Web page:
Get fitter and faster and avoid getting into a rut with our top tips.
Whether you plan to be a fast runner who nails personal bests and gets fitter and fitter ,or you just want to do it for run, you need to make progress. If you stay at the same level, you are less likely to reach your potential and more likely to get bored and frustrated.
Plan for progress
Don’t wait until you sense you’re in a rut – have an action plan to pre-empt boredom. Change some aspect of your running training every two or three weeks. If you’re new to running, it’s good to build up your distances first rather than worrying too much about speed.
Injury prevention should be at the foremost of your mind. Remember the ten per cent rule. Never increase distance, intensity or duration more than ten per cent a week. Don’t’ run two hard sessions back to back and always have at least one rest day per week.
Log your runs
A diary for running is essential. It’s motivational and will highlight any weaknesses in your training. Note down how you felt during and after your run as well as the distances you covered and the routes and how hilly they were. A smart watch is a great way to do this if you’re confident with technology.
Aim to progress in flexible cycles which will keep your programme energised, focused and interesting. Have a long-term goal alongside smaller manageable goals; for instance, aim to complete a 10K distance in six months’ time, but on a weekly basis concentrate on adding incremental distances and doing one new route every month. Use the SMART approach; make your goals Specific, Measurable, Achievable, Realistic and Time Framed.
Mix it up
Running is physically and mentally repetitive, so you need to factor in regular strength-building sessions and do other kinds of exercise you enjoy. Low impact cardio exercise that will help to keep you fit without increasing injury risk includes rowing, cycling or using the cross-trainer.
Once you’ve built up your running fitness, increase the intensity of your runs. Add two six-to-eight-minute bouts of running at a pace just beyond comfortable, recovering for one minute in between. Progress by increasing the number and/or length of this faster pace.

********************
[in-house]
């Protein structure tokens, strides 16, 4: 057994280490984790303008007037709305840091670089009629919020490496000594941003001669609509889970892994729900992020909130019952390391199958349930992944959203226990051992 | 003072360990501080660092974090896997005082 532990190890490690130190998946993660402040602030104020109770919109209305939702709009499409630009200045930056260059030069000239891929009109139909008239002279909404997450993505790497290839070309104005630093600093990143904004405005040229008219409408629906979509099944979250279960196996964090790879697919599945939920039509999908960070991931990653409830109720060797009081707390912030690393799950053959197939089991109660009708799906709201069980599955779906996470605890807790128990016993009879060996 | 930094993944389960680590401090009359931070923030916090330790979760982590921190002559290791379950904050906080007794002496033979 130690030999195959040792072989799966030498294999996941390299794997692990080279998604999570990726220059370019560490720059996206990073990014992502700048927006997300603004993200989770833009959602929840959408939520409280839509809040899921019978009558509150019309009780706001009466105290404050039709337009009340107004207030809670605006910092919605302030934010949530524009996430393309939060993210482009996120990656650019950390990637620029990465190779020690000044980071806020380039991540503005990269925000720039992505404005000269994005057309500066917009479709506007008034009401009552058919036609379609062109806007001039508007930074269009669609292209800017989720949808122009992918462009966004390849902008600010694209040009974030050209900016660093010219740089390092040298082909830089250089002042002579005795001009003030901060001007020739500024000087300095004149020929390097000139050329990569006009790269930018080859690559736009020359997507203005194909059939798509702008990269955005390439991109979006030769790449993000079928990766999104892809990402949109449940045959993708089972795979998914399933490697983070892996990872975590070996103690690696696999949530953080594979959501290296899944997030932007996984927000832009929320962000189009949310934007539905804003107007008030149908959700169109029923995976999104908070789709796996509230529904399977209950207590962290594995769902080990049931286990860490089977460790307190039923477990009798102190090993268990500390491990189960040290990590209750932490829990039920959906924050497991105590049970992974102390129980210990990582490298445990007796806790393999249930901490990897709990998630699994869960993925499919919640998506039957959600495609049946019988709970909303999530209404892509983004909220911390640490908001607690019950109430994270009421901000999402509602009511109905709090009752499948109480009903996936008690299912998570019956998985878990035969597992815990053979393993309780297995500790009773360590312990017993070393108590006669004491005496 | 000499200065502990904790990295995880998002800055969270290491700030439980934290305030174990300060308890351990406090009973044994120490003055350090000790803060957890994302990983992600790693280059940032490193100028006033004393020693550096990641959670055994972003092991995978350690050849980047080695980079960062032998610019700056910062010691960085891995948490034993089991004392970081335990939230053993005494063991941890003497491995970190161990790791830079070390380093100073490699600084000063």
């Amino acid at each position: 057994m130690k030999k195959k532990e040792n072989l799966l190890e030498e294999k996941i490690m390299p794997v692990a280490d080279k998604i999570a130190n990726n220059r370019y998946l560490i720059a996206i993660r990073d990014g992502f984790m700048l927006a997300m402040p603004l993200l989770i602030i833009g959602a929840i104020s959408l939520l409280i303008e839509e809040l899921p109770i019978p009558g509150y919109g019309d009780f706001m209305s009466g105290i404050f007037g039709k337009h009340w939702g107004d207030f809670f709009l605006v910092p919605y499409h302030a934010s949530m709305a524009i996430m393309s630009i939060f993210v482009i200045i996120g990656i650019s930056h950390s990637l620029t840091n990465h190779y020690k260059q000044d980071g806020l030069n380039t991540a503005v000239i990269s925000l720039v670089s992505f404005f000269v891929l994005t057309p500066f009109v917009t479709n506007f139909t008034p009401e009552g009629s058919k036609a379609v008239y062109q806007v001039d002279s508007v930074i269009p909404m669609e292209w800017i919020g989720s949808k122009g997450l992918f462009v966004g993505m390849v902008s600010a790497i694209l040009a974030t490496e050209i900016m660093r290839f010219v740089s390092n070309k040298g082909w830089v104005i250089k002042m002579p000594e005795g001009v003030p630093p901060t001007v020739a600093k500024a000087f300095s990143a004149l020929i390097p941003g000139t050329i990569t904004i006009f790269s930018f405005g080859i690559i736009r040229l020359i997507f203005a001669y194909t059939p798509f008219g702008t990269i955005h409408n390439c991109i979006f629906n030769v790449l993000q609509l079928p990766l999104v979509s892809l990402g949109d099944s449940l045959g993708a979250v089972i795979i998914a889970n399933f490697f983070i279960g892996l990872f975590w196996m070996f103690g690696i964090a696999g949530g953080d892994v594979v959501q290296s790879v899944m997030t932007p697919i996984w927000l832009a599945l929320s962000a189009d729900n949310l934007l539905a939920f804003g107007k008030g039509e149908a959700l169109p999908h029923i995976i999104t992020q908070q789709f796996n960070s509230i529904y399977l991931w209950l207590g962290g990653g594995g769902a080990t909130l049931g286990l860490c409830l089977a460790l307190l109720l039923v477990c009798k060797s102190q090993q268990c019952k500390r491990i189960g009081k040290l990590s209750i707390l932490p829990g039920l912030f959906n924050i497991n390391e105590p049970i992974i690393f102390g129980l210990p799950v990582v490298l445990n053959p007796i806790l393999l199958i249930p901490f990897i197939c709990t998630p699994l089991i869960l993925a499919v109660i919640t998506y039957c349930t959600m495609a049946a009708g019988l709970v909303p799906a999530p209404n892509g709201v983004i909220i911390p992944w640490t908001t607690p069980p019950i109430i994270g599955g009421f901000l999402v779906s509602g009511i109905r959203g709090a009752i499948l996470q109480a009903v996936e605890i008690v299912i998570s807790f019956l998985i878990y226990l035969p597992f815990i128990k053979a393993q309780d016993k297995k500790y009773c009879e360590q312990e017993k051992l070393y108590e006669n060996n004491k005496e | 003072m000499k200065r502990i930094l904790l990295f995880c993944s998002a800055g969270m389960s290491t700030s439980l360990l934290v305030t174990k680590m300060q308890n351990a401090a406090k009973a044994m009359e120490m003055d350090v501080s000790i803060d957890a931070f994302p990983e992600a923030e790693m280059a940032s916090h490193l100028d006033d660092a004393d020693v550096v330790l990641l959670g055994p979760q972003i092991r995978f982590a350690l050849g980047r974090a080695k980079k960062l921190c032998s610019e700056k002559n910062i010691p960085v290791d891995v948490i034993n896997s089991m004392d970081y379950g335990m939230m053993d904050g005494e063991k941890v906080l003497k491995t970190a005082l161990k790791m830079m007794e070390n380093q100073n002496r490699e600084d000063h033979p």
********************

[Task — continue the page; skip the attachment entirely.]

Track your heart rate
Whatever your level, you can use your heart rate to judge effort on your runs and ultimately, to track your fitness. First, work out your resting heart rate (RHR) – how many times you heart beats each minute when you’re resting. The stronger your heart, the lower it will be because the heart pumps more blood with every beat, and the quicker you will return to your RHR after exercise. A normal rate is 70 beats per minute, but this can vary significantly from one person to another.
For more seasoned runners, it’s also useful to work out your maximum heart rate (MHR) – the rate your heart beats every minute when it’s working at full capacity. The easiest method as a rough guide is to subtract your age from 220 – if you’re 30 your maximum heart rate will be 190. To gauge effort in your training, for example, if you need to work at 65 per cent, work out what your heart rate should be with the formula (MHR – RHR) x 65 per cent + RHR. If you’re 30 and your resting heart rate is 70, your 65 per cent rate is 148 beats per minute (120 x 65 per cent + 70).
If this is confusing, use a heart rate monitor or a smart watch. Or you can use the rate of perceived exertion (RPE) which gauges your level of intensity on a scale of zero to 10. Zero would be complete rest and 10 would be maximal effort. During steady runs, aim for an RPE of around 3 or 4, and 6 or 7 during long speed sessions or hills.